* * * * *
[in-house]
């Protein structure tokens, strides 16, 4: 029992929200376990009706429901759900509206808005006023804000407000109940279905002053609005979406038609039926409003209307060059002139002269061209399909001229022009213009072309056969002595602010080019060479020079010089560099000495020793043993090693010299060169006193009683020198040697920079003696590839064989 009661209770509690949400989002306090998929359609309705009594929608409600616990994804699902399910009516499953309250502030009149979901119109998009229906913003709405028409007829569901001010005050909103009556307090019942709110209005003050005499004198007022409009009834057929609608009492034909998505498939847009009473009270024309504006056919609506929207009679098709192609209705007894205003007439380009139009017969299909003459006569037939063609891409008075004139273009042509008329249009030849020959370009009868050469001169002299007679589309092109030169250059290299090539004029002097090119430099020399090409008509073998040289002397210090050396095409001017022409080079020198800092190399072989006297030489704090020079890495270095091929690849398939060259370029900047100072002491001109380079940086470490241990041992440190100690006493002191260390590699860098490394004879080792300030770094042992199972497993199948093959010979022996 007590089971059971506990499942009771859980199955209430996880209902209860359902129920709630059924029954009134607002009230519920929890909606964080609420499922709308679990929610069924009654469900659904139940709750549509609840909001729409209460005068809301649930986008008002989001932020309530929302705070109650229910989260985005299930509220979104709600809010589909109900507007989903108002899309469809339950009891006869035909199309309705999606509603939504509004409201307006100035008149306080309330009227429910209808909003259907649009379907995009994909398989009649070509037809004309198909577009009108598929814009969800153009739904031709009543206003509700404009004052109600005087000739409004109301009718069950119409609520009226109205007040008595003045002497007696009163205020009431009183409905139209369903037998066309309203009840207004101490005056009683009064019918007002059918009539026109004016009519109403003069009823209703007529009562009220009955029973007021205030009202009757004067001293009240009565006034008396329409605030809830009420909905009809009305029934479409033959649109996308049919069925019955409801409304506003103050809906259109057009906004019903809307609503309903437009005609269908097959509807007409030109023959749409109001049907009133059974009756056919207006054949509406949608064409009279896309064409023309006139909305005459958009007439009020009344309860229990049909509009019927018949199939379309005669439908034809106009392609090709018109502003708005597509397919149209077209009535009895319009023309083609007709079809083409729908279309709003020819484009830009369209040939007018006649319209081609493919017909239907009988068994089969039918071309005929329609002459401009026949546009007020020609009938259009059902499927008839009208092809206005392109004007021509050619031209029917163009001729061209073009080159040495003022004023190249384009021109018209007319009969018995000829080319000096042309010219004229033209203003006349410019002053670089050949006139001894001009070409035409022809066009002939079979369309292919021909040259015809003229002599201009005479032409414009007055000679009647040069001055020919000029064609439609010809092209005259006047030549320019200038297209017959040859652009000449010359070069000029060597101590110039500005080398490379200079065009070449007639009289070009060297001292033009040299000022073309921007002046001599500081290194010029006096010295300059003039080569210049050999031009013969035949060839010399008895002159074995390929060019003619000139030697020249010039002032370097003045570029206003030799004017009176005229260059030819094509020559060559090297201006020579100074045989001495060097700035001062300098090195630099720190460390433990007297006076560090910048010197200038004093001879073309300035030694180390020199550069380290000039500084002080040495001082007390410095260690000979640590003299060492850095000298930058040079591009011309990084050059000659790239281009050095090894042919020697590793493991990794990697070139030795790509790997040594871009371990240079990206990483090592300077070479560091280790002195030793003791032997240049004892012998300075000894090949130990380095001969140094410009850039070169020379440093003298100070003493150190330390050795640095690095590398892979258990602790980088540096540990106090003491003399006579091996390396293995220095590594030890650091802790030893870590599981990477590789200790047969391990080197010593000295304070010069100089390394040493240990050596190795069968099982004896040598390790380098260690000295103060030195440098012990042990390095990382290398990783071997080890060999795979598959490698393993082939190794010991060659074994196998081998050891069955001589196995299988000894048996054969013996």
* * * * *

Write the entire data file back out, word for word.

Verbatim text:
[in-house]
């Protein structure tokens, strides 16, 4: 029992929200376990009706429901759900509206808005006023804000407000109940279905002053609005979406038609039926409003209307060059002139002269061209399909001229022009213009072309056969002595602010080019060479020079010089560099000495020793043993090693010299060169006193009683020198040697920079003696590839064989 009661209770509690949400989002306090998929359609309705009594929608409600616990994804699902399910009516499953309250502030009149979901119109998009229906913003709405028409007829569901001010005050909103009556307090019942709110209005003050005499004198007022409009009834057929609608009492034909998505498939847009009473009270024309504006056919609506929207009679098709192609209705007894205003007439380009139009017969299909003459006569037939063609891409008075004139273009042509008329249009030849020959370009009868050469001169002299007679589309092109030169250059290299090539004029002097090119430099020399090409008509073998040289002397210090050396095409001017022409080079020198800092190399072989006297030489704090020079890495270095091929690849398939060259370029900047100072002491001109380079940086470490241990041992440190100690006493002191260390590699860098490394004879080792300030770094042992199972497993199948093959010979022996 007590089971059971506990499942009771859980199955209430996880209902209860359902129920709630059924029954009134607002009230519920929890909606964080609420499922709308679990929610069924009654469900659904139940709750549509609840909001729409209460005068809301649930986008008002989001932020309530929302705070109650229910989260985005299930509220979104709600809010589909109900507007989903108002899309469809339950009891006869035909199309309705999606509603939504509004409201307006100035008149306080309330009227429910209808909003259907649009379907995009994909398989009649070509037809004309198909577009009108598929814009969800153009739904031709009543206003509700404009004052109600005087000739409004109301009718069950119409609520009226109205007040008595003045002497007696009163205020009431009183409905139209369903037998066309309203009840207004101490005056009683009064019918007002059918009539026109004016009519109403003069009823209703007529009562009220009955029973007021205030009202009757004067001293009240009565006034008396329409605030809830009420909905009809009305029934479409033959649109996308049919069925019955409801409304506003103050809906259109057009906004019903809307609503309903437009005609269908097959509807007409030109023959749409109001049907009133059974009756056919207006054949509406949608064409009279896309064409023309006139909305005459958009007439009020009344309860229990049909509009019927018949199939379309005669439908034809106009392609090709018109502003708005597509397919149209077209009535009895319009023309083609007709079809083409729908279309709003020819484009830009369209040939007018006649319209081609493919017909239907009988068994089969039918071309005929329609002459401009026949546009007020020609009938259009059902499927008839009208092809206005392109004007021509050619031209029917163009001729061209073009080159040495003022004023190249384009021109018209007319009969018995000829080319000096042309010219004229033209203003006349410019002053670089050949006139001894001009070409035409022809066009002939079979369309292919021909040259015809003229002599201009005479032409414009007055000679009647040069001055020919000029064609439609010809092209005259006047030549320019200038297209017959040859652009000449010359070069000029060597101590110039500005080398490379200079065009070449007639009289070009060297001292033009040299000022073309921007002046001599500081290194010029006096010295300059003039080569210049050999031009013969035949060839010399008895002159074995390929060019003619000139030697020249010039002032370097003045570029206003030799004017009176005229260059030819094509020559060559090297201006020579100074045989001495060097700035001062300098090195630099720190460390433990007297006076560090910048010197200038004093001879073309300035030694180390020199550069380290000039500084002080040495001082007390410095260690000979640590003299060492850095000298930058040079591009011309990084050059000659790239281009050095090894042919020697590793493991990794990697070139030795790509790997040594871009371990240079990206990483090592300077070479560091280790002195030793003791032997240049004892012998300075000894090949130990380095001969140094410009850039070169020379440093003298100070003493150190330390050795640095690095590398892979258990602790980088540096540990106090003491003399006579091996390396293995220095590594030890650091802790030893870590599981990477590789200790047969391990080197010593000295304070010069100089390394040493240990050596190795069968099982004896040598390790380098260690000295103060030195440098012990042990390095990382290398990783071997080890060999795979598959490698393993082939190794010991060659074994196998081998050891069955001589196995299988000894048996054969013996």